Veteran Washington insider Robert Novak has been touting—both in his townhall.com blog and on the Fox News Channel--a “private corporate interest” poll that shows Romney in the lead in Iowa, ahead of Mike Huckabee by 4 points at 30 to 26%. I find it quite interesting that in an era in which political polling has become such a competitive industry, that anyone should put any stock in a private ‘no-name’ poll leaked out to the public through a veteran reporter who could be trusted not to reveal his source.
So who is Novak’s source? More importantly, who commissioned the poll and why was it leaked out anonymously?
Conventional wisdom dictates that the first question to ask in solving this mystery is:
Answer: Obviously, Mitt Romney.
Next question: What organization has the kind of financial resources to conduct such a large survey (15,000 Iowans)?
Answer: Obviously, the Romney campaign.
That leads to another key question: If the Romney campaign commissioned a legitimate poll that showed their own candidate overtaking the front-runner, why would they not shout it from the rooftops with all the credentials of the people who did the polling, rather than trading on the name of widely read leaker?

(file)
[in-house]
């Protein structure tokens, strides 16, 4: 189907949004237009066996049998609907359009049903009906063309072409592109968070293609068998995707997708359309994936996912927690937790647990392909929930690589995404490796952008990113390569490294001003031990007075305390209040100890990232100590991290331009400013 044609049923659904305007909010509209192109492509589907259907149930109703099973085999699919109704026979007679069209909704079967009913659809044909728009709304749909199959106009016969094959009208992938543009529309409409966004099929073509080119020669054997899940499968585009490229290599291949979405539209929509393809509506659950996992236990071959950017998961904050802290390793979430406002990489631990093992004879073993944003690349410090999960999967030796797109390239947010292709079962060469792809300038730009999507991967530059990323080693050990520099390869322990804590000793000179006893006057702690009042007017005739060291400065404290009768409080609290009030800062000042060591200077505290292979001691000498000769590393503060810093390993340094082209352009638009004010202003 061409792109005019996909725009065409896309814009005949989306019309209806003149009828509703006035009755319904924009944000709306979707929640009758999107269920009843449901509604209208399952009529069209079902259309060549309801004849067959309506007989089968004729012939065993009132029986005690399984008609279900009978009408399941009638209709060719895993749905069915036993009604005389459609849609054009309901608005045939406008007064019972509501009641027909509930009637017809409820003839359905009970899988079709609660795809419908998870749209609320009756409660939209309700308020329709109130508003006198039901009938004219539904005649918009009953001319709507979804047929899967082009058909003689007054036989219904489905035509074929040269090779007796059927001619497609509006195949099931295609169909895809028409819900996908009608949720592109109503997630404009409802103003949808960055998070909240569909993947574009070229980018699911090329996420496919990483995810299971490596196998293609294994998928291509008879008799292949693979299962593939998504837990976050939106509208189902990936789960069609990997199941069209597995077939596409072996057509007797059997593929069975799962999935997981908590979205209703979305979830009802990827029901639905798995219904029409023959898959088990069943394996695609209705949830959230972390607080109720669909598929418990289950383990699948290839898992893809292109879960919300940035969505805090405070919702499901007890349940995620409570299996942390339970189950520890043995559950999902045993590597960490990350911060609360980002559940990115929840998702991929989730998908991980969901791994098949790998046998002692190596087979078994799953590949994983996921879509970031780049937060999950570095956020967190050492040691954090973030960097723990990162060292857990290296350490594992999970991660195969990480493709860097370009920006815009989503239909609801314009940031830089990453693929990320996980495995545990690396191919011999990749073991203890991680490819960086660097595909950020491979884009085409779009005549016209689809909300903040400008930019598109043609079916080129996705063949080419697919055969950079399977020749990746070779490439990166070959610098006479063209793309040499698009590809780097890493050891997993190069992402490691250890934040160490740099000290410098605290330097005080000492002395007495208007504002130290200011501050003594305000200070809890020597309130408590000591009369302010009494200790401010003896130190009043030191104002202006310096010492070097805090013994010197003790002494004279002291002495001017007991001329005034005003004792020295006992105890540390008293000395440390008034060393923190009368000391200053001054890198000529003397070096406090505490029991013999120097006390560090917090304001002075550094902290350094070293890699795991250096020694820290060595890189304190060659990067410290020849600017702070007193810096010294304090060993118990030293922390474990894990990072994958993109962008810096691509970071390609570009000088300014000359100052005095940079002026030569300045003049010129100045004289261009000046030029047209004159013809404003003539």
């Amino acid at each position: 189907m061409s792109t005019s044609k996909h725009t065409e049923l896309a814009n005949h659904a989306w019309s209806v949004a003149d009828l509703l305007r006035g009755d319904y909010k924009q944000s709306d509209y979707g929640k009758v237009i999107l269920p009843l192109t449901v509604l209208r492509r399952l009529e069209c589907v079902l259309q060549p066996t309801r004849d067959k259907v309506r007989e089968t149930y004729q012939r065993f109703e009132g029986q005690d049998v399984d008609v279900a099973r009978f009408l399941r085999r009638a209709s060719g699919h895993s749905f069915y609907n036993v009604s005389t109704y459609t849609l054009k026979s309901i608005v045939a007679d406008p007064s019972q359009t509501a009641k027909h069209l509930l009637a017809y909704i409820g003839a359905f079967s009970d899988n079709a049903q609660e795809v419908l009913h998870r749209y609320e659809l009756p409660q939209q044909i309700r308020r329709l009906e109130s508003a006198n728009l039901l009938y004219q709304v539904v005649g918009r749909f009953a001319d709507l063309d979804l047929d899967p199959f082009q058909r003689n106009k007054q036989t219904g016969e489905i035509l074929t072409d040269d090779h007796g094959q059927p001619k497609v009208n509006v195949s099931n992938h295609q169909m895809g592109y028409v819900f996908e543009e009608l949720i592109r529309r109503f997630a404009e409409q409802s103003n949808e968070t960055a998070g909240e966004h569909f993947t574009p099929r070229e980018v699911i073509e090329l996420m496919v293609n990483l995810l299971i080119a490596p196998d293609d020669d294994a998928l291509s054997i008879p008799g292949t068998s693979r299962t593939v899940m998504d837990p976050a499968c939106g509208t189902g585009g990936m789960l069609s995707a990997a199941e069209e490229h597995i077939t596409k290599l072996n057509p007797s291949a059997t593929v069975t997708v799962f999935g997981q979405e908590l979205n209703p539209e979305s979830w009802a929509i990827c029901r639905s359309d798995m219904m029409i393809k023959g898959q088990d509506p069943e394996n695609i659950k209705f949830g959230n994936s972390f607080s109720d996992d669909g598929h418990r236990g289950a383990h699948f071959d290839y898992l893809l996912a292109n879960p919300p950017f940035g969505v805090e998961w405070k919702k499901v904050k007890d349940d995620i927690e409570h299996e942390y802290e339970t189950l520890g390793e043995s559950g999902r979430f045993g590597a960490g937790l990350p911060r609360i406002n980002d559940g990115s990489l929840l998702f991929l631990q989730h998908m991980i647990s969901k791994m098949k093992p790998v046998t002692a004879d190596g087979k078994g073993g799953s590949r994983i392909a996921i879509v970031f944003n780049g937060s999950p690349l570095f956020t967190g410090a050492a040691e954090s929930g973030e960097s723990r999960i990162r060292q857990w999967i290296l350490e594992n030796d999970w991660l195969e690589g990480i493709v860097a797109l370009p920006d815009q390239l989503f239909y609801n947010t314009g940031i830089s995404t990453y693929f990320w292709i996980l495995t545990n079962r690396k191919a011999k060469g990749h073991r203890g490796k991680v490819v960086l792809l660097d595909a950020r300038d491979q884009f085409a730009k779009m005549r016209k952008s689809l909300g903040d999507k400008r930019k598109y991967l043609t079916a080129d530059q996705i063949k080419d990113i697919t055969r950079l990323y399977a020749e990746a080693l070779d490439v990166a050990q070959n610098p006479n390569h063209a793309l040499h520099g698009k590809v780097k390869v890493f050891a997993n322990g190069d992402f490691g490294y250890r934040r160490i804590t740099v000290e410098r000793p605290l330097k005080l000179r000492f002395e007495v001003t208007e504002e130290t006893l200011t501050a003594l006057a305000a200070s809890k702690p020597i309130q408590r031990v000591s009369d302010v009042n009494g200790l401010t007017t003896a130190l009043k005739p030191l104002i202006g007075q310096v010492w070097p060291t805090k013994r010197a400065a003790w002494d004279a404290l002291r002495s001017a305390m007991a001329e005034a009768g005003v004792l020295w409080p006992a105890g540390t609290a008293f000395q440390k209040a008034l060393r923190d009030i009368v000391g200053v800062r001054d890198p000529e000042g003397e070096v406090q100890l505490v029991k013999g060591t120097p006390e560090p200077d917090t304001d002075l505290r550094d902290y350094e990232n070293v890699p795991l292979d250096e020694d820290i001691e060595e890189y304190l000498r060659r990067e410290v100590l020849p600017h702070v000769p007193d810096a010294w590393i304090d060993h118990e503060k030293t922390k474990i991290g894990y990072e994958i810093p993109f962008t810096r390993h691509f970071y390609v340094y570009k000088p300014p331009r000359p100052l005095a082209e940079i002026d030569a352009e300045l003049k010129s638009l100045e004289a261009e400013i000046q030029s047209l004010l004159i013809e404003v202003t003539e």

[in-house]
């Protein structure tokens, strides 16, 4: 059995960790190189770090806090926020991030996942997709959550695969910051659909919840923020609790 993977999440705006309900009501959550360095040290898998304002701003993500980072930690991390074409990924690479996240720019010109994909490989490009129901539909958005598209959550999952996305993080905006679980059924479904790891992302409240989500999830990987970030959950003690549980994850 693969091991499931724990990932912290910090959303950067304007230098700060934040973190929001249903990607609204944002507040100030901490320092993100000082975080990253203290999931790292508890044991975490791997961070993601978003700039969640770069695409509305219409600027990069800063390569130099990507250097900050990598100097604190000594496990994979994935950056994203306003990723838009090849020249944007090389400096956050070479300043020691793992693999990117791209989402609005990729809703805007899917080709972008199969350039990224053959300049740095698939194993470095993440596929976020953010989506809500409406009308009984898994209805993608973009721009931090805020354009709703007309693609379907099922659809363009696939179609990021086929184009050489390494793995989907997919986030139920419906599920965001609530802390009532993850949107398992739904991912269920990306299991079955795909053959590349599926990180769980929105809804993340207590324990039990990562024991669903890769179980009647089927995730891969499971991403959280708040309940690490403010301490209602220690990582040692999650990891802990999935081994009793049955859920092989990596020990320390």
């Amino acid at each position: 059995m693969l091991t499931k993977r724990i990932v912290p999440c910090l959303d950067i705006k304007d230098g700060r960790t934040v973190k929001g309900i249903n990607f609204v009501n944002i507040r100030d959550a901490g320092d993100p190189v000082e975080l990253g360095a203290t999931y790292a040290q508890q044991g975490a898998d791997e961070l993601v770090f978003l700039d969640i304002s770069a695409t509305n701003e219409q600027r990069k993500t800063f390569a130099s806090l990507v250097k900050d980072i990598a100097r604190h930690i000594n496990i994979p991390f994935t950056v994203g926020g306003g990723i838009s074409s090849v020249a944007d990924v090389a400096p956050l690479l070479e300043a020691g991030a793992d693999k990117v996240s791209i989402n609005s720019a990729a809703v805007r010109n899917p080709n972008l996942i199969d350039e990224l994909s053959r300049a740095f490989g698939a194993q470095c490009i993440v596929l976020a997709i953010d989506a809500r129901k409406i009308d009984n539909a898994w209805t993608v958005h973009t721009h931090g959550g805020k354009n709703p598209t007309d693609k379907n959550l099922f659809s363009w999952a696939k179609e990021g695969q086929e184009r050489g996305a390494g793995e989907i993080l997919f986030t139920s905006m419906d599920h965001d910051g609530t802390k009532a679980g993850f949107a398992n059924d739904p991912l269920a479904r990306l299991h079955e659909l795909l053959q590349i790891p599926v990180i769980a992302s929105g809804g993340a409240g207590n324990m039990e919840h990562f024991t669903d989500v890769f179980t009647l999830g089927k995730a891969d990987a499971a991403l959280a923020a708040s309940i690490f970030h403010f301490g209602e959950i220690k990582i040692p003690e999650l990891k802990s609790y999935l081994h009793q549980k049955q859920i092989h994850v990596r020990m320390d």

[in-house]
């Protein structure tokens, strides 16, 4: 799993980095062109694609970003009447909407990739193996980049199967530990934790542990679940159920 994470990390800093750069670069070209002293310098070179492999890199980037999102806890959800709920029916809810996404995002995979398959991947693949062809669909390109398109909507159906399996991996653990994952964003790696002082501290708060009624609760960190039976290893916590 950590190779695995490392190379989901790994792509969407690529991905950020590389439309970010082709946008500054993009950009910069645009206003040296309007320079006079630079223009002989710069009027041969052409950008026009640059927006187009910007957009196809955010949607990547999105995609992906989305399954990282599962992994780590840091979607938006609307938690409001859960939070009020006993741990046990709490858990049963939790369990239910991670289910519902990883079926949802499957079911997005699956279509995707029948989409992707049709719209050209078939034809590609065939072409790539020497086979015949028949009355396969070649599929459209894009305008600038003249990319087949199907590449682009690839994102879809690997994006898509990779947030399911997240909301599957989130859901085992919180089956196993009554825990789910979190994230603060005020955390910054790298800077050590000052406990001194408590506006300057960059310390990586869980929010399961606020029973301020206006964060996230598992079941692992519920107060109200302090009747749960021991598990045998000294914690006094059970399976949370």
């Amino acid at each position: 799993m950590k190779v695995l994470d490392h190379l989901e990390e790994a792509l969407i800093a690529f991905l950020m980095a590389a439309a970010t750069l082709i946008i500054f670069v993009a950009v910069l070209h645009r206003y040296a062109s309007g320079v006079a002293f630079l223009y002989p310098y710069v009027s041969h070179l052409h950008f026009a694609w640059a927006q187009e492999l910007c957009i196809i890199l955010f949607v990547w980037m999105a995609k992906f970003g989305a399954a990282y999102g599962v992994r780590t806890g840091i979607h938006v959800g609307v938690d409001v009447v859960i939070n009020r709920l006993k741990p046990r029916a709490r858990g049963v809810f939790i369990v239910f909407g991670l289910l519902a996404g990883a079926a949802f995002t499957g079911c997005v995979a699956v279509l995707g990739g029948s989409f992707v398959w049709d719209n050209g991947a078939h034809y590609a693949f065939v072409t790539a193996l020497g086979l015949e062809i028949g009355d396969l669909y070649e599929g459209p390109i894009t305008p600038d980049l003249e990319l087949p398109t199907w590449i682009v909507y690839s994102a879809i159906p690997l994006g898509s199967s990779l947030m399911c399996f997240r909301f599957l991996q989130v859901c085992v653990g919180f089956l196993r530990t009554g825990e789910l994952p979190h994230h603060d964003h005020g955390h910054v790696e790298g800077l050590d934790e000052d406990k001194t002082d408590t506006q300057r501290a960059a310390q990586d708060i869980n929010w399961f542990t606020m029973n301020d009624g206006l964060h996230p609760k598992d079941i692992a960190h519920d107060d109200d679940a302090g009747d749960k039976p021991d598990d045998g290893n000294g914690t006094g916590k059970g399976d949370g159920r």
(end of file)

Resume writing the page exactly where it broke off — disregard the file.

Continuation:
Answer: It’s not a reliable poll. It’s a poll designed to move public opinion in a certain direction, rather than to provide an accurate reflection of existing opinion. In other words, it’s just a sophisticated form of push polling.
Further evidence of this is the way Novak described the poll himself in his Fox News Channel appearance last night, when he spoke of the results of “the poll, for what it’s worth”. For what it’s worth?! Now isn’t that interesting, that even Novak himself is not willing to say that he either knows or has good reason to believe that the poll was scientifically conducted at all. If it turns out to be a phoney, so what? It’s no skin off Novak’s back. He’s just the messenger.
As Mike Huckabee has said, presidential campaigning is a “full contact sport”. And that includes many tactics that are not what they seem.